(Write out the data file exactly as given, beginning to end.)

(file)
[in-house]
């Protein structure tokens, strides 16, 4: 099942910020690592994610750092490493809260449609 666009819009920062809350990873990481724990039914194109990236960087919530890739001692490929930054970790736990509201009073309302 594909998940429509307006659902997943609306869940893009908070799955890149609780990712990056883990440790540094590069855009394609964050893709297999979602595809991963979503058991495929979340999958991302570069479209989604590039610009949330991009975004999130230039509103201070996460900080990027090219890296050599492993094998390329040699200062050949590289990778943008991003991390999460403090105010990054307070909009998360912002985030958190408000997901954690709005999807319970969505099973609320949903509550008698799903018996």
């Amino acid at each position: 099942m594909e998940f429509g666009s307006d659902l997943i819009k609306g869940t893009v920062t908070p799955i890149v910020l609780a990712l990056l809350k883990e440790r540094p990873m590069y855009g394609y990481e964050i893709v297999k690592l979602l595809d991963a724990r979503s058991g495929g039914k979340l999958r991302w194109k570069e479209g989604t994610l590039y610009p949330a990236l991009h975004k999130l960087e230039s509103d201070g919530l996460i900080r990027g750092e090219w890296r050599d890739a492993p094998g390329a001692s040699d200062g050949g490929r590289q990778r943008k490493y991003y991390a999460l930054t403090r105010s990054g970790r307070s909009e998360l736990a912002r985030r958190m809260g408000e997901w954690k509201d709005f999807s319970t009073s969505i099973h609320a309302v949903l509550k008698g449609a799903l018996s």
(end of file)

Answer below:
[in-house]
């Protein structure tokens, strides 16, 4: 099942910020690592994610750092490493809260449609 666009819009920062809350990873990481724990039914194109990236960087919530890739001692490929930054970790736990509201009073309302 594909998940429509307006659902997943609306869940893009908070799955890149609780990712990056883990440790540094590069855009394609964050893709297999979602595809991963979503058991495929979340999958991302570069479209989604590039610009949330991009975004999130230039509103201070996460900080990027090219890296050599492993094998390329040699200062050949590289990778943008991003991390999460403090105010990054307070909009998360912002985030958190408000997901954690709005999807319970969505099973609320949903509550008698799903018996």
């Amino acid at each position: 099942m594909e998940f429509g666009s307006d659902l997943i819009k609306g869940t893009v920062t908070p799955i890149v910020l609780a990712l990056l809350k883990e440790r540094p990873m590069y855009g394609y990481e964050i893709v297999k690592l979602l595809d991963a724990r979503s058991g495929g039914k979340l999958r991302w194109k570069e479209g989604t994610l590039y610009p949330a990236l991009h975004k999130l960087e230039s509103d201070g919530l996460i900080r990027g750092e090219w890296r050599d890739a492993p094998g390329a001692s040699d200062g050949g490929r590289q990778r943008k490493y991003y991390a999460l930054t403090r105010s990054g970790r307070s909009e998360l736990a912002r985030r958190m809260g408000e997901w954690k509201d709005f999807s319970t009073s969505i099973h609320a309302v949903l509550k008698g449609a799903l018996s």